When I used to work at a magazine that featured models on the cover, I frequently witnessed the finesse and skill of the art team. Airbrushing was second nature, its astonishing full capability revealed almost daily. Eyebags were freshened, wrinkles straightened, stray hairs, spots and bumps vanquished.
None of this surprised me, but the most frightening thing I saw was when a designer slashed a bikini model down from a size 10 to a bizarrely shaped size 6, all at the swipe of his mouse. Even he admitted that was going too far.
The widespread nature of airbrushing in magazines and advertising means I have become quite indifferent to it, knowing full well that despite how attractive the models Rosie Huntington-Whitely or Alexa Chung are, any advertising images we see of them are likely to have been airbrushed.
The exception to my indifference are make-up and beauty brands which sell products based on some purported skin transforming benefit, but also let their designers loose on the airbrushing software. It seems that many other women agree with me, based on Credos’ “Pretty as a Picture” study into women’s attitudes.
75% of young women in the study said they would prefer models in ads to appear un-airbrushed. 61% said airbrushing of blemishes or spots is unacceptable, while 84% said altering body shape is unacceptable.
Comments included: “It’s like they’re lying”, “They are selling us products that don’t work” and “You don’t know if they’ve actually got that product on”. I agree completely, hence my rant earlier this year about the use of false eyelashes and hair extensions to advertise mascara and shampoo respectively.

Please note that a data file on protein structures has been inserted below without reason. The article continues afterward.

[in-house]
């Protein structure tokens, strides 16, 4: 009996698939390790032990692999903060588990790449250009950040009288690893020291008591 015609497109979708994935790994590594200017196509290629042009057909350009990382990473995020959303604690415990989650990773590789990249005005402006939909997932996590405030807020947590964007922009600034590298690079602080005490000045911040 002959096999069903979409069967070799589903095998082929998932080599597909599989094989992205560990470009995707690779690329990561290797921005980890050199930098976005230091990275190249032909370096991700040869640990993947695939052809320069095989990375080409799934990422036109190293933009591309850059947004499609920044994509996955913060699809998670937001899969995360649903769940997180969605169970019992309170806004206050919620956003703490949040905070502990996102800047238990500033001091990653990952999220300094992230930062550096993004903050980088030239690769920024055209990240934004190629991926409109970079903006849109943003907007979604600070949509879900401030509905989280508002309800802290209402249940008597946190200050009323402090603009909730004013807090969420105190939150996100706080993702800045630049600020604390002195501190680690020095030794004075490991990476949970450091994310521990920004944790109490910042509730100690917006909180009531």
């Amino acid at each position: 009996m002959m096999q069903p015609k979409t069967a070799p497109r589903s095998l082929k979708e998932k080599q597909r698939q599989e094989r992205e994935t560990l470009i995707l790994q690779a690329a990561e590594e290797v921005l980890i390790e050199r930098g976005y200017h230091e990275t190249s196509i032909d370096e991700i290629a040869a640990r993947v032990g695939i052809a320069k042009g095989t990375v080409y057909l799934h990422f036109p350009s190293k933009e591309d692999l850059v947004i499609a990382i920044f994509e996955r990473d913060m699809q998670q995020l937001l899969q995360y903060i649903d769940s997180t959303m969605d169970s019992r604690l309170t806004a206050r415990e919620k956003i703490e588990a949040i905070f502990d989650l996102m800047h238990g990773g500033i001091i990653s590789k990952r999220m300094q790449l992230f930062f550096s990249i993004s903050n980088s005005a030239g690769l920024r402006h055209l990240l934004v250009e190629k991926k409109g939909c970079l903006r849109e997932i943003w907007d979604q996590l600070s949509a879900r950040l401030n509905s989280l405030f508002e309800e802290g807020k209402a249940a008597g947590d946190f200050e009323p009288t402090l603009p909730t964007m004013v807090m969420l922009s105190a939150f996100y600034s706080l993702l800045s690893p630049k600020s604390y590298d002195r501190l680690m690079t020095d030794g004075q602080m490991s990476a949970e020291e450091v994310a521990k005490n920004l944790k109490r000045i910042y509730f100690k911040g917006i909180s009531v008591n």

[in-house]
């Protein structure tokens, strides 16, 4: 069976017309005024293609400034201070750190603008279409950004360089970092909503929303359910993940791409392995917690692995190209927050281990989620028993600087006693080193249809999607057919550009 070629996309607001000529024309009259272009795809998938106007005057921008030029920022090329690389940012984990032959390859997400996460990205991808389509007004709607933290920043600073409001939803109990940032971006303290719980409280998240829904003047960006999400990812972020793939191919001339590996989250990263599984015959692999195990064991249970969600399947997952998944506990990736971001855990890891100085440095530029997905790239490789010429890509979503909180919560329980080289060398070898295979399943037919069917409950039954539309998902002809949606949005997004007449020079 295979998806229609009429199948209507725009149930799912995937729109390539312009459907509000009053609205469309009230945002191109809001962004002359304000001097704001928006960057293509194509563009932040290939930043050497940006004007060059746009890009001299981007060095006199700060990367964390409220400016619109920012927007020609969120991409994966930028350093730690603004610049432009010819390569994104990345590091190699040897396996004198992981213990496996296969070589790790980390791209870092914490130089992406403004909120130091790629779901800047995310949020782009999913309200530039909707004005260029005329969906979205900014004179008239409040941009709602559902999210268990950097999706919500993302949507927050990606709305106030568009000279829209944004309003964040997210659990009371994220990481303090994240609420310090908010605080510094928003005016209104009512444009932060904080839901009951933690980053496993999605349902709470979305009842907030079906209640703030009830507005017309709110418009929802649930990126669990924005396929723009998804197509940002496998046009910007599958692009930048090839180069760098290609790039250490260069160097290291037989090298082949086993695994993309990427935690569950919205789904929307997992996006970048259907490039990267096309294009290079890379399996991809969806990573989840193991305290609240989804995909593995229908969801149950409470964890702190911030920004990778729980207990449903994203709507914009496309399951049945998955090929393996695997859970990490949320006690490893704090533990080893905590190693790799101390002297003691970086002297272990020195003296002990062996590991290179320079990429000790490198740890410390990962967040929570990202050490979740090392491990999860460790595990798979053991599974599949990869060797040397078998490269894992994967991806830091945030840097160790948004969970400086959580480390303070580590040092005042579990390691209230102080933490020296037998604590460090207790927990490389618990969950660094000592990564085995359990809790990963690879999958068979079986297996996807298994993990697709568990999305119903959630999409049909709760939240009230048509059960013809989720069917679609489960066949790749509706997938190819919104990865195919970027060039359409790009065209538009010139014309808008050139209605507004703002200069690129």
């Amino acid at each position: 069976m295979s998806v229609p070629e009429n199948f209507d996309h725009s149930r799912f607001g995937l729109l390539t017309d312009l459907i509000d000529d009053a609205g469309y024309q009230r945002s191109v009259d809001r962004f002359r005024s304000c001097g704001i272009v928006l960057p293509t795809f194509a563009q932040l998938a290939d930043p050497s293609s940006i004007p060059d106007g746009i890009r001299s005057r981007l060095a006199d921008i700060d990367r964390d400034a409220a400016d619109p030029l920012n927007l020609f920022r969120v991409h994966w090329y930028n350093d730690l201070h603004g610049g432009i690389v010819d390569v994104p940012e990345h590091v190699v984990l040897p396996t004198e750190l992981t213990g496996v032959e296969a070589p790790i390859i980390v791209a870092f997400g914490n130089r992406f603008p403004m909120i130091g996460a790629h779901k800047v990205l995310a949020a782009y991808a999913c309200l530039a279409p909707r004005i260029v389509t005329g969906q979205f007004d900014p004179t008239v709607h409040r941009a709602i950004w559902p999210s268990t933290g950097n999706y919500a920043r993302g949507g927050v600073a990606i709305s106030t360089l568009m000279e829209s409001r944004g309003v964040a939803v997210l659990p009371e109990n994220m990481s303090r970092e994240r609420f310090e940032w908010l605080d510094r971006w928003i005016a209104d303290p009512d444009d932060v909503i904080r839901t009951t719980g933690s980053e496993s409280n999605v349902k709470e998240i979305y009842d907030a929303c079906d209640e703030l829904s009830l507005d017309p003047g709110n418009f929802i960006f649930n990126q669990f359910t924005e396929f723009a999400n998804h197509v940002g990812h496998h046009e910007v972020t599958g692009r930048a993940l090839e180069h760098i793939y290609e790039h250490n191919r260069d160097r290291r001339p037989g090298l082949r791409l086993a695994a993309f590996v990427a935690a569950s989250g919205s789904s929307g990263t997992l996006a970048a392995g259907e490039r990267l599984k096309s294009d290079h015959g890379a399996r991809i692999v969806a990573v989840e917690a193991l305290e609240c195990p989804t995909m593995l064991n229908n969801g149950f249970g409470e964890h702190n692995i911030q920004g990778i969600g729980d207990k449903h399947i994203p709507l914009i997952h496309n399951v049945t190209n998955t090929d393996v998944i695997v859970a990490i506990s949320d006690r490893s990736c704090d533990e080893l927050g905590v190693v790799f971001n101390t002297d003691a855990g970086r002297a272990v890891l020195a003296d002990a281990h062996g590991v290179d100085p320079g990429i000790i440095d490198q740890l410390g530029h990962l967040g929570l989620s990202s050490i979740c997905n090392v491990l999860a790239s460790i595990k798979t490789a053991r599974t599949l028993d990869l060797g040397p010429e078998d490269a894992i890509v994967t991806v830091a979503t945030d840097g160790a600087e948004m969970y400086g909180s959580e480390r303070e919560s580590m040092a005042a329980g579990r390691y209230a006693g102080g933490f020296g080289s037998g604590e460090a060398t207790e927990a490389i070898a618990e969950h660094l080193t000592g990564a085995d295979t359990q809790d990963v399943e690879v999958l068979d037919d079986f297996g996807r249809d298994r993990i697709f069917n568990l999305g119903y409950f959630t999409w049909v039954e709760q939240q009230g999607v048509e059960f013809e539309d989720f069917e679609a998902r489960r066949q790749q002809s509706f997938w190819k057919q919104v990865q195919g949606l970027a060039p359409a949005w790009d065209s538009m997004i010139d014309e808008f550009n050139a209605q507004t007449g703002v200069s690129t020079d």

Firms such as Boots and Procter & Gamble have responded positively to the Credos study; both committing to use more natural images in their advertising.
But there are other comments that came out of the study that have made me see what kind of dilemma beauty brands are faced with.
“A really pretty girl would make me want to buy the product more,” said one young woman. A mum in the study even said they would be less likely to buy products advertised by less attractive people.
Further to that, over half the young women in the study say they take inspiration from adverts for their appearance and over a third want to look like the models they see in adverts.
A commenter on the Marketing Week website puts it very bluntly but truthfully: “Skincare brands need the larger than life, uber perfect images they shove in our imperfect faces more than any words in their ads (as)… maybe then we’ll believe that we actually need such products. If you saw the unretouched version of a typical skincare advert you wouldn’t even dream of wasting your money on trying the product.”
What are beauty brands to do then? Commit to using more realistic images and risk losing sales and prestige, or carry on airbrushing and continue fuelling the debate around self esteem and body image?
This calls for some strategic thinking from marketers. The desire to see real, unretouched women needs to somehow be married with continuing to promote aspiration and ideals.
The two might seem mutually exclusive, but ideas can be gained from the thousands of real people that post beauty tutorial videos to YouTube. The Daily Mail last week highlighted one US teen whose acne-cover up strategy has received nearly 2.5 million views.
She starts off with severely blemished skin, transforming herself in the next 10 minutes with a militarily precise armoury of primers, foundations, concealers and sprays, to emerge flawless.
She also name-checks the brands she uses throughout, showing how she has applied their products to solve a real problem – and how reality and fantasy can go together.
Her routine might be time consuming and expensive, but she has become a kind of hero to acne-suffering, insecure teens around the world. Perhaps what she has achieved can offer some marketing inspiration to beauty brands too.